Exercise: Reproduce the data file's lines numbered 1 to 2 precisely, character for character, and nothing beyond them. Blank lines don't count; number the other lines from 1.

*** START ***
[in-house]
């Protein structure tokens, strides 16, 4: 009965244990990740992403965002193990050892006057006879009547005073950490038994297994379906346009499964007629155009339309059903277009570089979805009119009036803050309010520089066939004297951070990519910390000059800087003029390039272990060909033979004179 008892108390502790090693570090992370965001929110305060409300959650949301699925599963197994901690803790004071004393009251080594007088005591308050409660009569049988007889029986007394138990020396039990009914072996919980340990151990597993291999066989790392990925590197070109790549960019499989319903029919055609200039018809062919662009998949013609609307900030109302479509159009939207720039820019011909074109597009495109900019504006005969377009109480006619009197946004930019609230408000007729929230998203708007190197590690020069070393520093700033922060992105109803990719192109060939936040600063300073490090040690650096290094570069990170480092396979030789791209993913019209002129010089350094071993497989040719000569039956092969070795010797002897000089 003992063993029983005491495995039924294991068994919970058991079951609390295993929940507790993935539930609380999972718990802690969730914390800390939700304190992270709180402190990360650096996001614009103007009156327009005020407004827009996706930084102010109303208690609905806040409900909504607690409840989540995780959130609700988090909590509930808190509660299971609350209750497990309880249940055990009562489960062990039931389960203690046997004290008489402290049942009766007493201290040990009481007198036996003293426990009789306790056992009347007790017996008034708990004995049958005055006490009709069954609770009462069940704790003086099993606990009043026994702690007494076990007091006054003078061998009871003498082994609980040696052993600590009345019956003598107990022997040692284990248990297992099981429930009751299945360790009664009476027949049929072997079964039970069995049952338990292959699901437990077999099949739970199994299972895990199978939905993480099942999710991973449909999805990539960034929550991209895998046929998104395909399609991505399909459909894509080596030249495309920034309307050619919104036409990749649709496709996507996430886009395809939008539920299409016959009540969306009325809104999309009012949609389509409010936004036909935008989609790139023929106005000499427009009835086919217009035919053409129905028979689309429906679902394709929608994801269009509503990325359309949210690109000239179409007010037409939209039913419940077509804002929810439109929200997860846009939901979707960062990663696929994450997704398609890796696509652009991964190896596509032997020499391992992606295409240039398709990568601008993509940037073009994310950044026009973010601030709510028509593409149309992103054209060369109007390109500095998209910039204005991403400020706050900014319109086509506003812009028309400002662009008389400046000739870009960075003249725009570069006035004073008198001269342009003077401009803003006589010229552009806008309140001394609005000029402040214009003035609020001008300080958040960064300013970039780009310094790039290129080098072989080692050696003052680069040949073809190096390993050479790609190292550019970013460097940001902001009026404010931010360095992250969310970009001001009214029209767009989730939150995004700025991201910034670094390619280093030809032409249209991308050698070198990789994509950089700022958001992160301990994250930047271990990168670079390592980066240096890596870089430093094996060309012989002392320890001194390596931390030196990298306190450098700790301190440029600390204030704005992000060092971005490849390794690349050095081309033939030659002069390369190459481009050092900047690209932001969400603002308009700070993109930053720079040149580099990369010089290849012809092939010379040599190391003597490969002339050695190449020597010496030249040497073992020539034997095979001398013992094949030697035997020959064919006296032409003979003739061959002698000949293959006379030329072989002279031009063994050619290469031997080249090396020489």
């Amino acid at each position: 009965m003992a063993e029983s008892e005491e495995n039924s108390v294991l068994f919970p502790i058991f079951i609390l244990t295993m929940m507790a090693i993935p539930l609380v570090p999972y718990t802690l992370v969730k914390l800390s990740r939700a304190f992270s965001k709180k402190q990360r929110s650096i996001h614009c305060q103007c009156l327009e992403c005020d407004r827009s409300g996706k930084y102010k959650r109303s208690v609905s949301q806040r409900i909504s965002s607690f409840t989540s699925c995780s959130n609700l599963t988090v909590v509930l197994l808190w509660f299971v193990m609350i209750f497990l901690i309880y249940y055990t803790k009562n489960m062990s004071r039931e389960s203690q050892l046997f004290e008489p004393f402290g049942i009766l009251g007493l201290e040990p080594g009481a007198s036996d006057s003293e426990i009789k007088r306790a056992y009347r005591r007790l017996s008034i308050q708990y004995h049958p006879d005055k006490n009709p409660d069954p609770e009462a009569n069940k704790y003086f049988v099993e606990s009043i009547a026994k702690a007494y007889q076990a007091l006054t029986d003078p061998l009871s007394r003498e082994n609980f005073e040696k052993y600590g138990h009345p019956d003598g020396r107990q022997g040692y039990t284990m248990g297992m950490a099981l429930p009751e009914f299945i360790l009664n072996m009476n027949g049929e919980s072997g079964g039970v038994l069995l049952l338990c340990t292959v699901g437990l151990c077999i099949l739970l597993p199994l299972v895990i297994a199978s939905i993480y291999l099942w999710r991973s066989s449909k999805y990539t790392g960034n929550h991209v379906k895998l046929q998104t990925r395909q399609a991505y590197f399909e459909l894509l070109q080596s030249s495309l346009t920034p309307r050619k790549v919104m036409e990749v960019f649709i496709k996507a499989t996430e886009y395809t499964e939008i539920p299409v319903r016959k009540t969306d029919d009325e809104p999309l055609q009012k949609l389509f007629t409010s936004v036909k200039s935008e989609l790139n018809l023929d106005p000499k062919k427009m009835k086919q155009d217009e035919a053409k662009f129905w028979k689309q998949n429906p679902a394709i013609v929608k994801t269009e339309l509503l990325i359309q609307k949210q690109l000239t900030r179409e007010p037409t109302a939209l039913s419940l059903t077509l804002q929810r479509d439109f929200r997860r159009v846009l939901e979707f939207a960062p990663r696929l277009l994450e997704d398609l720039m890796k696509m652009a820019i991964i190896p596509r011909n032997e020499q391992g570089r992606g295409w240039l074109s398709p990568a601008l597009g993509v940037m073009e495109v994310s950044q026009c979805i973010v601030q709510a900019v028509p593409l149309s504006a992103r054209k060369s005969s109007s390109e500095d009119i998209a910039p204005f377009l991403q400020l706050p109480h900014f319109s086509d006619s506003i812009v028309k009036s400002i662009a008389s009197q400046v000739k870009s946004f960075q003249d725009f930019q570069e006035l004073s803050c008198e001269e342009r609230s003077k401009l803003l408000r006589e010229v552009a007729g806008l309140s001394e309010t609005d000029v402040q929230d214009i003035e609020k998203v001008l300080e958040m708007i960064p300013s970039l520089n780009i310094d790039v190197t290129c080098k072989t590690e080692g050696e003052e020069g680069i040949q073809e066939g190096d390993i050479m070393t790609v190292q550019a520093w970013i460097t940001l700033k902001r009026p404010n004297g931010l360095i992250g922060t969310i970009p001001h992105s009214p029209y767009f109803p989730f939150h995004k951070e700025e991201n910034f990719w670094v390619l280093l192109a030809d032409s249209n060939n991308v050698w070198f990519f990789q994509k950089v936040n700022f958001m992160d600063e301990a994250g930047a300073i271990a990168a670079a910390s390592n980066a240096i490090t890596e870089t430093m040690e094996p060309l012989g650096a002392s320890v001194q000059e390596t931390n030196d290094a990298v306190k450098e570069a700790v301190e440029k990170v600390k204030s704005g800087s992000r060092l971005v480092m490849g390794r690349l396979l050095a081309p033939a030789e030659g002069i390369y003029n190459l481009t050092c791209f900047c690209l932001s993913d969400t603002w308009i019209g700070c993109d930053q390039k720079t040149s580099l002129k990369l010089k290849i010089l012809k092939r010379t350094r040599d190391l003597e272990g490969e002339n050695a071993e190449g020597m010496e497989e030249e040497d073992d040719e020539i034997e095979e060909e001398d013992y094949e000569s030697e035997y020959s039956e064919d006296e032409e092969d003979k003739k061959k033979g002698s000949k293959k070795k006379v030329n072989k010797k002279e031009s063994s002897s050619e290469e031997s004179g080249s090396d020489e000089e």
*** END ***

[in-house]
């Protein structure tokens, strides 16, 4: 009965244990990740992403965002193990050892006057006879009547005073950490038994297994379906346009499964007629155009339309059903277009570089979805009119009036803050309010520089066939004297951070990519910390000059800087003029390039272990060909033979004179 008892108390502790090693570090992370965001929110305060409300959650949301699925599963197994901690803790004071004393009251080594007088005591308050409660009569049988007889029986007394138990020396039990009914072996919980340990151990597993291999066989790392990925590197070109790549960019499989319903029919055609200039018809062919662009998949013609609307900030109302479509159009939207720039820019011909074109597009495109900019504006005969377009109480006619009197946004930019609230408000007729929230998203708007190197590690020069070393520093700033922060992105109803990719192109060939936040600063300073490090040690650096290094570069990170480092396979030789791209993913019209002129010089350094071993497989040719000569039956092969070795010797002897000089 003992063993029983005491495995039924294991068994919970058991079951609390295993929940507790993935539930609380999972718990802690969730914390800390939700304190992270709180402190990360650096996001614009103007009156327009005020407004827009996706930084102010109303208690609905806040409900909504607690409840989540995780959130609700988090909590509930808190509660299971609350209750497990309880249940055990009562489960062990039931389960203690046997004290008489402290049942009766007493201290040990009481007198036996003293426990009789306790056992009347007790017996008034708990004995049958005055006490009709069954609770009462069940704790003086099993606990009043026994702690007494076990007091006054003078061998009871003498082994609980040696052993600590009345019956003598107990022997040692284990248990297992099981429930009751299945360790009664009476027949049929072997079964039970069995049952338990292959699901437990077999099949739970199994299972895990199978939905993480099942999710991973449909999805990539960034929550991209895998046929998104395909399609991505399909459909894509080596030249495309920034309307050619919104036409990749649709496709996507996430886009395809939008539920299409016959009540969306009325809104999309009012949609389509409010936004036909935008989609790139023929106005000499427009009835086919217009035919053409129905028979689309429906679902394709929608994801269009509503990325359309949210690109000239179409007010037409939209039913419940077509804002929810439109929200997860846009939901979707960062990663696929994450997704398609890796696509652009991964190896596509032997020499391992992606295409240039398709990568601008993509940037073009994310950044026009973010601030709510028509593409149309992103054209060369109007390109500095998209910039204005991403400020706050900014319109086509506003812009028309400002662009008389400046000739870009960075003249725009570069006035004073008198001269342009003077401009803003006589010229552009806008309140001394609005000029402040214009003035609020001008300080958040960064300013970039780009310094790039290129080098072989080692050696003052680069040949073809190096390993050479790609190292550019970013460097940001902001009026404010931010360095992250969310970009001001009214029209767009989730939150995004700025991201910034670094390619280093030809032409249209991308050698070198990789994509950089700022958001992160301990994250930047271990990168670079390592980066240096890596870089430093094996060309012989002392320890001194390596931390030196990298306190450098700790301190440029600390204030704005992000060092971005490849390794690349050095081309033939030659002069390369190459481009050092900047690209932001969400603002308009700070993109930053720079040149580099990369010089290849012809092939010379040599190391003597490969002339050695190449020597010496030249040497073992020539034997095979001398013992094949030697035997020959064919006296032409003979003739061959002698000949293959006379030329072989002279031009063994050619290469031997080249090396020489």